Mineo and Haworth were also considered for the film David and Lisa (1962), but once again Preminger refused permission. Preminger let her make three French films; Les Mystères de Paris (as Fleur de Marie; 1962), Because, Because of a Woman (fr) (as Cécilia; 1963), and Ton ombre est la mienne (as Sylvie 'Devi' Bergerat; 1963). Haworth co-starred alongside David McCallum in the Outer Limits episode, "The Sixth Finger" (1963). Haworth visited Mineo in Utah in November 1962 and had a nonspeaking role as an extra in The Greatest Story Ever Told (1965).


Under contract to Preminger (for five years), she also worked with him in The Cardinal (1963; as Lalage Menton), and In Harm's Way (1965) as Ensign Anna Lee Dorne, a Nurse Corps officer who, while engaged to Ensign Jeremiah Torrey (Brandon de Wilde), commits suicide after being raped by Captain Paul Eddington, Jr. (Kirk Douglas). Haworth liked working with De Wilde, Patricia Neal, and Douglas, but called John Wayne "the meanest, nastiest man with the worst attitude I ever worked with."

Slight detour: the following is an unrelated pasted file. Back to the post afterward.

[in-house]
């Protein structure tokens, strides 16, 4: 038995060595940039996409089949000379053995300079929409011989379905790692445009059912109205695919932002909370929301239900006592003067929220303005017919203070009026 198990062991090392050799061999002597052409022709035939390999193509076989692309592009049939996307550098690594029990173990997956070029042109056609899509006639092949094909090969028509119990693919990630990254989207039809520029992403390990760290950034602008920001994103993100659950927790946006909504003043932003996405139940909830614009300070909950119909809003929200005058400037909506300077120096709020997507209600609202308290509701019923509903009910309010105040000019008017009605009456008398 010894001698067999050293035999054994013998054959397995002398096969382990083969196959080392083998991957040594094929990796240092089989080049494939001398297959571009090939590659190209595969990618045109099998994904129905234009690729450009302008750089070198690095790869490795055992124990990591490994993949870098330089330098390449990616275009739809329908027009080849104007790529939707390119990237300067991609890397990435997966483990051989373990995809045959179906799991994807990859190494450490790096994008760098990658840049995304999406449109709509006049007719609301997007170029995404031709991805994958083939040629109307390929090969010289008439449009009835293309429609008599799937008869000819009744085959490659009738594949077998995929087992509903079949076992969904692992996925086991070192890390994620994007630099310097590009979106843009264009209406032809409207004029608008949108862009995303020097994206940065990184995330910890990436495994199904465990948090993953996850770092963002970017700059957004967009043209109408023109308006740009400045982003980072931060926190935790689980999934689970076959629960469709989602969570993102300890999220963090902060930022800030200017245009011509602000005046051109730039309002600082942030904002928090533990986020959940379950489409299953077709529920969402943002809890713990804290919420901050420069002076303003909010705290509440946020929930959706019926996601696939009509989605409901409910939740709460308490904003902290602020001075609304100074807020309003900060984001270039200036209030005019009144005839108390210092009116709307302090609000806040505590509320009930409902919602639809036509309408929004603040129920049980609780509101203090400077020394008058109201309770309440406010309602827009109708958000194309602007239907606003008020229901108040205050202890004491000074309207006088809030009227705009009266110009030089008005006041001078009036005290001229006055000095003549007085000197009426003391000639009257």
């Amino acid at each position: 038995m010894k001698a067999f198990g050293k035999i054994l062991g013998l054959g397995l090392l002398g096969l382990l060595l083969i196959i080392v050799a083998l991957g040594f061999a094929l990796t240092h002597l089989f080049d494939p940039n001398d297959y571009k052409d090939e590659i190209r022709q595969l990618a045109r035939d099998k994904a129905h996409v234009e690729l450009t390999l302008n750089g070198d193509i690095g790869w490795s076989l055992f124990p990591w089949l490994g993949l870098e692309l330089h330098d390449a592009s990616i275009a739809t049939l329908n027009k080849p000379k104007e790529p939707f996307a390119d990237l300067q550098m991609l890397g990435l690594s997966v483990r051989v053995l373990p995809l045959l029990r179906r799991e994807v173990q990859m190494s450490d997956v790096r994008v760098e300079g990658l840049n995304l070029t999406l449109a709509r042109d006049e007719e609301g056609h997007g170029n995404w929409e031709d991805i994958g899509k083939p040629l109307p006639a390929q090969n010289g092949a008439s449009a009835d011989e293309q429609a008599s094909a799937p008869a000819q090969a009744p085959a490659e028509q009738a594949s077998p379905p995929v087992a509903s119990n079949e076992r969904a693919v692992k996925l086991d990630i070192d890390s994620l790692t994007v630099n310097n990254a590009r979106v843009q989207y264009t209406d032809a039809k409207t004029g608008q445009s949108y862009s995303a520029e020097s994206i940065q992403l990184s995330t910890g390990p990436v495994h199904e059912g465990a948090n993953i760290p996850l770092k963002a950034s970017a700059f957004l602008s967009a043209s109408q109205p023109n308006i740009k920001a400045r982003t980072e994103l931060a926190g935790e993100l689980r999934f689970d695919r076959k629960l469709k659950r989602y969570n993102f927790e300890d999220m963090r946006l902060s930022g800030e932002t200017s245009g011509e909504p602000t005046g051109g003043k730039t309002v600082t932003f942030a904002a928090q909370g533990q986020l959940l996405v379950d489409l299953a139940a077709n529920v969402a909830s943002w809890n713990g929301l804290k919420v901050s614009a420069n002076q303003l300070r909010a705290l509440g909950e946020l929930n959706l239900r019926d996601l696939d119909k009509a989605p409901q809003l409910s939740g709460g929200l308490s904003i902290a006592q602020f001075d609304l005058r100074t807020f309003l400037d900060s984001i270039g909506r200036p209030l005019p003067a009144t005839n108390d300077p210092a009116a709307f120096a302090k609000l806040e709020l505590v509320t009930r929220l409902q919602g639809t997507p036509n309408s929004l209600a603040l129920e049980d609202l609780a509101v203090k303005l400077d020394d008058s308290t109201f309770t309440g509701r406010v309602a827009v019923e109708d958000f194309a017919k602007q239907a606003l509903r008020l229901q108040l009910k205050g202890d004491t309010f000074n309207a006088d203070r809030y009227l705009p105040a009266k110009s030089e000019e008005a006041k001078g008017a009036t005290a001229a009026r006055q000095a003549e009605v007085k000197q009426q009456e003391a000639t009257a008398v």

Haworth dated television Producer Aaron Spelling in the summer of 1965, when he was 42 and she was almost 20. Spelling reportedly told friends that he hoped that Haworth would be the next Mrs. Spelling, but Haworth's mother, Nancy, reportedly "scoffed" at the idea.


While filming It! she met Hal Prince, who was doing research for a musical based on Goodbye to Berlin by Christopher Isherwood. Prince asked her if she could sing, to which she claimed, "Louder than Merman." She played Sally Bowles in the original Broadway cast of the 1966 musical Cabaret, a part she played for almost two and a half years. Judi Dench took over the role when the production debuted in London in 1968. Haworth's other stage roles included Bedroom Farce and Butterflies Are Free.


She starred in the horror films It! (1967), The Haunted House of Horror (1969), Tower of Evil (1972), Home for the Holidays (1972), and The Mutations (1974). She only did It! for the money, hated her hair in the film, and hated the film altogether. Haworth liked working with Roddy McDowell, who brought her the poster for the film (on her opening night of Cabaret), and wrote "S-h" in front of the title.